Open Bug 1269489 Opened 4 years ago Updated 2 years ago
Automatically track standard deviation in performance tests over time
It might be interesting to automatically track the standard deviation in performance tests over time with Perfherder. Might it be possible to automatically detect when a test or platform has gotten noisier? Could we then generate "noise" alerts?
the current method for doing this is to: * push to try and collect 12 data points for all talos tests * push to try again (same revision) and collect 12 more data points for all talos tests compare both try pushes against themselves: https://treeherder.mozilla.org/perf.html#/compare?originalProject=try&originalRevision=e93ebef962dd&newProject=try&newRevision=0ad2d3cc82086352841c758010ff08f0e73714fa&framework=1&showOnlyImportant=0 I found that summarizing the abs(deltaPercentages) and the stddev yields a decent metric: Delta % avg delta % stddev avg stddev linux64 20.02 0.4 71.59 1.43 ^ as seen in https://bugzilla.mozilla.org/show_bug.cgi?id=1253341#c98 I would imagine we should be tracking one of the above numbers, maybe all of them as subtests and use a geometric mean to generate a noise summary. The challenge I see here is that we would need to collect this data on a regular basis automatically. Possibly we could push to try with a single push and collect 24 data points and use the first 12 vs the last 12? If that is the case we could then do this whenever we see 24+ data points on the same revision- and we could have a nightly job which does this automatically.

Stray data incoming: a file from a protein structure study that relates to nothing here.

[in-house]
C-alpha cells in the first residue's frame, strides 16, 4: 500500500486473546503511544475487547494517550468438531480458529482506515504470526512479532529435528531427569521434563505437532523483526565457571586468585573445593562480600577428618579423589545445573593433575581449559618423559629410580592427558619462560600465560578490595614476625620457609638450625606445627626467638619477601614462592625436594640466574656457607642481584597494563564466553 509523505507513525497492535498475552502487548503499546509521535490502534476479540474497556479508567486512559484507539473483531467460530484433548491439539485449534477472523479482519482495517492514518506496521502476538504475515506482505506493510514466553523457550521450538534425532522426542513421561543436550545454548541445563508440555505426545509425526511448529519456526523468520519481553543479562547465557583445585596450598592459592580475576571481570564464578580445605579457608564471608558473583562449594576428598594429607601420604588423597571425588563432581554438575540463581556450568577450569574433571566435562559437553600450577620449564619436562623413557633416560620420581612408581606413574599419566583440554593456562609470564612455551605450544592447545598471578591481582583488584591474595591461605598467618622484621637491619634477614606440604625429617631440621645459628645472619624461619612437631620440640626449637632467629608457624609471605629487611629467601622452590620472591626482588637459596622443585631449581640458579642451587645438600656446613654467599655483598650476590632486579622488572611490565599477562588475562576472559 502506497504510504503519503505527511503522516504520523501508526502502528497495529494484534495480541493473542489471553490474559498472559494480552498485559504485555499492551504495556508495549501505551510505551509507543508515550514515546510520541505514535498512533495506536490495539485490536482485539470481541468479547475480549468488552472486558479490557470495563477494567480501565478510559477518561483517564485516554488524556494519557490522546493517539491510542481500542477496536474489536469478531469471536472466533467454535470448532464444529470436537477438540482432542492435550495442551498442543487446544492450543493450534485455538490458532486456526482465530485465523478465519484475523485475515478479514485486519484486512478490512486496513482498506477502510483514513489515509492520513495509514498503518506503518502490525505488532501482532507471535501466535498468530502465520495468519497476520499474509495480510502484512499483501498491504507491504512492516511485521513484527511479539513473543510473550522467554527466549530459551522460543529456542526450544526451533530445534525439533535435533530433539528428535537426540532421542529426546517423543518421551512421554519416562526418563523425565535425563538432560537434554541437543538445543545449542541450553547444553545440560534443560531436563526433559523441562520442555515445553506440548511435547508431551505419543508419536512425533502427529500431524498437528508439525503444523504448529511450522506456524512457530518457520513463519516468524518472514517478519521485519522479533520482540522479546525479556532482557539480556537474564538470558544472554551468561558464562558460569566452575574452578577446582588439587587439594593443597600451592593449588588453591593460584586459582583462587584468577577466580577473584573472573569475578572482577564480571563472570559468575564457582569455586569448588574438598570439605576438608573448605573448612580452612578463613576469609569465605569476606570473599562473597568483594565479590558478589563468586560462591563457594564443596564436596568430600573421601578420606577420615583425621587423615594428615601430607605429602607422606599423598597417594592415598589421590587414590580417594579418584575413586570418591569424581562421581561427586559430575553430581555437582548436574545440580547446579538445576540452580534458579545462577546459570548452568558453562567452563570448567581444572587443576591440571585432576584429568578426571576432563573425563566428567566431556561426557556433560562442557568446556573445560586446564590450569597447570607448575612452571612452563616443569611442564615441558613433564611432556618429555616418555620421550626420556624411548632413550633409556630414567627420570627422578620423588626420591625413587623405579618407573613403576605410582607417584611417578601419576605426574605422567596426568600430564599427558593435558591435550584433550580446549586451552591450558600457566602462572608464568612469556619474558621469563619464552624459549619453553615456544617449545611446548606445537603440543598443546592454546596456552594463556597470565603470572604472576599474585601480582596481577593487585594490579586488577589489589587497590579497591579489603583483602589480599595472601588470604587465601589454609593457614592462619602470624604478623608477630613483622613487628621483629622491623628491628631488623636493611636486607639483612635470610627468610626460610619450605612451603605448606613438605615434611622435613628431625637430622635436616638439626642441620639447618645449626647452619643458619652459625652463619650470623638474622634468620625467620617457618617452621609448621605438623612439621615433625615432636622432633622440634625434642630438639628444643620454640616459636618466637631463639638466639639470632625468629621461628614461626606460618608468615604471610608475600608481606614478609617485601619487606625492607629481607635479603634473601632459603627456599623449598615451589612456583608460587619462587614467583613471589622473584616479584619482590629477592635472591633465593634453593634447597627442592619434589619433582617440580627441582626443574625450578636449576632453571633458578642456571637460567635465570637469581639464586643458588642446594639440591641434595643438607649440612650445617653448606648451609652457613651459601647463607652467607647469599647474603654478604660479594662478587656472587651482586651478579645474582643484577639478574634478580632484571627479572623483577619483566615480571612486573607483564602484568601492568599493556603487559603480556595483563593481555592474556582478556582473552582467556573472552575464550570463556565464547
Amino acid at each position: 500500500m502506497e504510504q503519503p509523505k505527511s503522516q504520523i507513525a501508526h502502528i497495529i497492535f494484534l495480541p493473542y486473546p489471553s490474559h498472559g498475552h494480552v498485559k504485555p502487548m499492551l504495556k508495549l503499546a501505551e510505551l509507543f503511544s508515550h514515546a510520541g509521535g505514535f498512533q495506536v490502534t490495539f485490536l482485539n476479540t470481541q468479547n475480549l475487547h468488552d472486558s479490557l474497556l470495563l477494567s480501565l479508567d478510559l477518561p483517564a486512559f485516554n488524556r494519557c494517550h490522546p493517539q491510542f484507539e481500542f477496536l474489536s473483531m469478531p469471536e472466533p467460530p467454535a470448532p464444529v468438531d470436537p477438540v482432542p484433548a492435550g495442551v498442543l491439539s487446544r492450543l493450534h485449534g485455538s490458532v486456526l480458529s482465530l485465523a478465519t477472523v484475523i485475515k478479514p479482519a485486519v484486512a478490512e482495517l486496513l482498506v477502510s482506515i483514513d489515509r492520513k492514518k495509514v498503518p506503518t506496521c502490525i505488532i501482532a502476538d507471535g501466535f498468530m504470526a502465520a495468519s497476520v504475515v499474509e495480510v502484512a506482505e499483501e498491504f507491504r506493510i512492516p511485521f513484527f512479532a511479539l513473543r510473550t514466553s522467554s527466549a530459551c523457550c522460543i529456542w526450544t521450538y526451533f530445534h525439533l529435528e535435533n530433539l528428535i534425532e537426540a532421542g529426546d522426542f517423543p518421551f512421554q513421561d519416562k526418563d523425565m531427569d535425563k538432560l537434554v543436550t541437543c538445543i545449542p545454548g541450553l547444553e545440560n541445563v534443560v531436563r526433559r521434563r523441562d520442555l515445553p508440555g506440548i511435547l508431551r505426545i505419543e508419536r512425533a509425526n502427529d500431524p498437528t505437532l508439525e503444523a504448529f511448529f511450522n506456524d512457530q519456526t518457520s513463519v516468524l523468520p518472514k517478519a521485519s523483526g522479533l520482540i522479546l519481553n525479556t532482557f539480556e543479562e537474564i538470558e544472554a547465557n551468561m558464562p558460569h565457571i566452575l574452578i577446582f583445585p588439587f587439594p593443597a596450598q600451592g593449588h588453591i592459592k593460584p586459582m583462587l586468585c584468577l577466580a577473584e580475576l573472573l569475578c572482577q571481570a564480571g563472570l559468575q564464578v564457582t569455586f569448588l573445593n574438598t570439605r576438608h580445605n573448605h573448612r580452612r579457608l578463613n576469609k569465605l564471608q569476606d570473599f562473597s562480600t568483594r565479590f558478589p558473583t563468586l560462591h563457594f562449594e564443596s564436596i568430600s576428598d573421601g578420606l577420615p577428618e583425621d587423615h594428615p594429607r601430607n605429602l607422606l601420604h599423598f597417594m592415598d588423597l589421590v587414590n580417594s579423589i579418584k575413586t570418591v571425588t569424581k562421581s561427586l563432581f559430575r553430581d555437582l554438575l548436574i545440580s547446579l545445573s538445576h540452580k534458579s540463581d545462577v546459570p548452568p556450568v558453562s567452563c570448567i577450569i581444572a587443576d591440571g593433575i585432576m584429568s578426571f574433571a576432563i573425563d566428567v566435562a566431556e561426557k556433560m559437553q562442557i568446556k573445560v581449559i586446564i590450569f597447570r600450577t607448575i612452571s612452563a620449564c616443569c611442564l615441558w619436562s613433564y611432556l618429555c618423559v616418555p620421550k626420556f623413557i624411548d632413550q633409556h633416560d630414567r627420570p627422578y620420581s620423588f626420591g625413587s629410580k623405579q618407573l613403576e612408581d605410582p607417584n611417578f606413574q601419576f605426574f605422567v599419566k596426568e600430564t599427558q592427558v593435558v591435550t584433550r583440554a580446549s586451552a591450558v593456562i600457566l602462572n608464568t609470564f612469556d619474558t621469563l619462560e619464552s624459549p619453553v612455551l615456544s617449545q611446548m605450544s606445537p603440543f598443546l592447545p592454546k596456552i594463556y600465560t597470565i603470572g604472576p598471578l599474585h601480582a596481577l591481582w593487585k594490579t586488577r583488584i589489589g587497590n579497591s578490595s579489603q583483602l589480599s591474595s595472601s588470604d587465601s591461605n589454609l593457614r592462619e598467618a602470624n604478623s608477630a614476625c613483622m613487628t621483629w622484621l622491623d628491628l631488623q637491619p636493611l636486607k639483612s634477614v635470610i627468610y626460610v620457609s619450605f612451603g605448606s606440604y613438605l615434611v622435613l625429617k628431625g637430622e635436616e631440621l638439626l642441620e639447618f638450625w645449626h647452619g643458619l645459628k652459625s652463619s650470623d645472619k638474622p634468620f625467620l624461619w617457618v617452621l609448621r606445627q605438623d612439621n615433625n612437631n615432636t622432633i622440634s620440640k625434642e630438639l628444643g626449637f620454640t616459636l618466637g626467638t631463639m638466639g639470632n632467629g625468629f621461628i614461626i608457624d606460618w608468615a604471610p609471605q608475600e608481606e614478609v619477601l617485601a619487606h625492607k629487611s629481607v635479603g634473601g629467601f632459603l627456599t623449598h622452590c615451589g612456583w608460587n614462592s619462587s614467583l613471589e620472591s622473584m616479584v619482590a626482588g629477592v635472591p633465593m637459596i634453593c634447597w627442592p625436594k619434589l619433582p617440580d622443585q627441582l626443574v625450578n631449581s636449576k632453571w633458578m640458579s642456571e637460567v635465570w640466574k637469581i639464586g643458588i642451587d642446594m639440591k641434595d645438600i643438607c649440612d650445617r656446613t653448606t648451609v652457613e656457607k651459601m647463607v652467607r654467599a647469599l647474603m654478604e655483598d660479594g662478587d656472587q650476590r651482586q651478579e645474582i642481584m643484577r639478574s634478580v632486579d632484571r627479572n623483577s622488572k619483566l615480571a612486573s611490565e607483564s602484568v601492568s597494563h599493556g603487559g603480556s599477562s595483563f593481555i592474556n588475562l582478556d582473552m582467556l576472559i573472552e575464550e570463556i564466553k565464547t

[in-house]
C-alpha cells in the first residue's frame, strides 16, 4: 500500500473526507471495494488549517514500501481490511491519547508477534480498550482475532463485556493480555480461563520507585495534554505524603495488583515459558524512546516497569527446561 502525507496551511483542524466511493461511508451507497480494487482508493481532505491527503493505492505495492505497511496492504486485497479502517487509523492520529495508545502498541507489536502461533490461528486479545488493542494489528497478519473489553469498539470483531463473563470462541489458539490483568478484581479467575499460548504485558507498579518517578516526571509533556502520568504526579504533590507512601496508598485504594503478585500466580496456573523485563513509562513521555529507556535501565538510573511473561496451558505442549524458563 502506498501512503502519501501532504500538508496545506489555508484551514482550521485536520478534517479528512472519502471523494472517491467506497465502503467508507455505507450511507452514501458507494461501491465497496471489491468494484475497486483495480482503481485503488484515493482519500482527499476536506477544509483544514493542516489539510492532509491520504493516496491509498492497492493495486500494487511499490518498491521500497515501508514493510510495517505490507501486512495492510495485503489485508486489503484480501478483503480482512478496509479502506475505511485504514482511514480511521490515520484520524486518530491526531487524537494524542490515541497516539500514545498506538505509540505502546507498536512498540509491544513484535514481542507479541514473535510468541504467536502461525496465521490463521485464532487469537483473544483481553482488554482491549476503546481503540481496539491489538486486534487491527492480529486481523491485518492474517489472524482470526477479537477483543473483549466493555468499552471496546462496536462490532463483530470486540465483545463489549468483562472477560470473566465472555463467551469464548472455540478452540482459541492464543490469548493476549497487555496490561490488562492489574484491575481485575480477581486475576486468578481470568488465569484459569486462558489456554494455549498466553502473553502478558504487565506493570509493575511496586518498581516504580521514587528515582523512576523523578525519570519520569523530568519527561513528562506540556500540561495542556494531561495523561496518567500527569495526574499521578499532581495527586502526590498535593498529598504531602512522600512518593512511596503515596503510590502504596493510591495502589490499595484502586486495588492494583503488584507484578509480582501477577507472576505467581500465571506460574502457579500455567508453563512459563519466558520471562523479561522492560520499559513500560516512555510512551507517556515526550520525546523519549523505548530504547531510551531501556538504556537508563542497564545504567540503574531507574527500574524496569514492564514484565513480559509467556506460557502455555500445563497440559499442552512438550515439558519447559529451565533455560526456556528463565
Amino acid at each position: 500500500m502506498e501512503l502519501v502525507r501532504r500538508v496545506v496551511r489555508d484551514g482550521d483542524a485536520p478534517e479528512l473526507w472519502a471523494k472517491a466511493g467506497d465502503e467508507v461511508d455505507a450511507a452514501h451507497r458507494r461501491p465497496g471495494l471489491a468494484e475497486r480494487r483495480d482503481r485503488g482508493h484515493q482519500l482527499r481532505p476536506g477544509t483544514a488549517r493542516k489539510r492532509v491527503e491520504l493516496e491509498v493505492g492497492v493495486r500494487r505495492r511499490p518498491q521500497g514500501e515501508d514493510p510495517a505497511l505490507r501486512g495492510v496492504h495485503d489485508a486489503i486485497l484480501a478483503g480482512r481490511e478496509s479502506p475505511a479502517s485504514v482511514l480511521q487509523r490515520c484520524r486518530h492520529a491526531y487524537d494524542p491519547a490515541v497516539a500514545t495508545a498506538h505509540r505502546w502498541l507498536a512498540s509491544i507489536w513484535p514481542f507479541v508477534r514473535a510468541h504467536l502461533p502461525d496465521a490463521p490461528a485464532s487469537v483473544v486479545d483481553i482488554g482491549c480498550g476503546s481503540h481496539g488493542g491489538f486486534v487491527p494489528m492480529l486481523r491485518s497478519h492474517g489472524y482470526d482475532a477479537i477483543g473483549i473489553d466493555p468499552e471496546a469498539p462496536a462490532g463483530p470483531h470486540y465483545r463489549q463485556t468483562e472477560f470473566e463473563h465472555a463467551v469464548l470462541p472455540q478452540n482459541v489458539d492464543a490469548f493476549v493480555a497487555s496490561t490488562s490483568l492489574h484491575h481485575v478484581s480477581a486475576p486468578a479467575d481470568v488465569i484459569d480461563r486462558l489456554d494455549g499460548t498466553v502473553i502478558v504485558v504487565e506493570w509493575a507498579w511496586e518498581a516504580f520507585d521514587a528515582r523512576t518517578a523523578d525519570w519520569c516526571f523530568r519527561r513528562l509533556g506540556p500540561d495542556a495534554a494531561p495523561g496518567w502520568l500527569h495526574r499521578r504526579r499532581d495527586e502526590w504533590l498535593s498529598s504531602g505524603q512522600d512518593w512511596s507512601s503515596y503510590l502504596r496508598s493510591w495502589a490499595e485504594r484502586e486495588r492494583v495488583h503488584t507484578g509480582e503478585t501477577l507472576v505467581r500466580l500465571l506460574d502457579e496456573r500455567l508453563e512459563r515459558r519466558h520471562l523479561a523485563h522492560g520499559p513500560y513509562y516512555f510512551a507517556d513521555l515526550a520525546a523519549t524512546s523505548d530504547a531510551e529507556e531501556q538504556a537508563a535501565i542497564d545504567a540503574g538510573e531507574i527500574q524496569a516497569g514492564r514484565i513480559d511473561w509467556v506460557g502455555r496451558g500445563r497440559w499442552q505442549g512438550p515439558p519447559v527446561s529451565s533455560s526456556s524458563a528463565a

another thought here is that we could track the stddev for each signature when we have enough data and summarize it as the noise level for a platform, so the summary is the geomean of all stddev (or just the sum) and each of the subtests would be the summary signatures stddev. This way we don't have to compare against a previous push or set of data. The question then becomes, how do we get enough data for a single revision to help benchmark the noise.
I wouldn't run an entirely new set of jobs to get this data-- we should be able to derive a result from what we're currently running. Disambiguating noise from changes that are actually regressions/improvements might be a little tricky, but not impossible I don't think.
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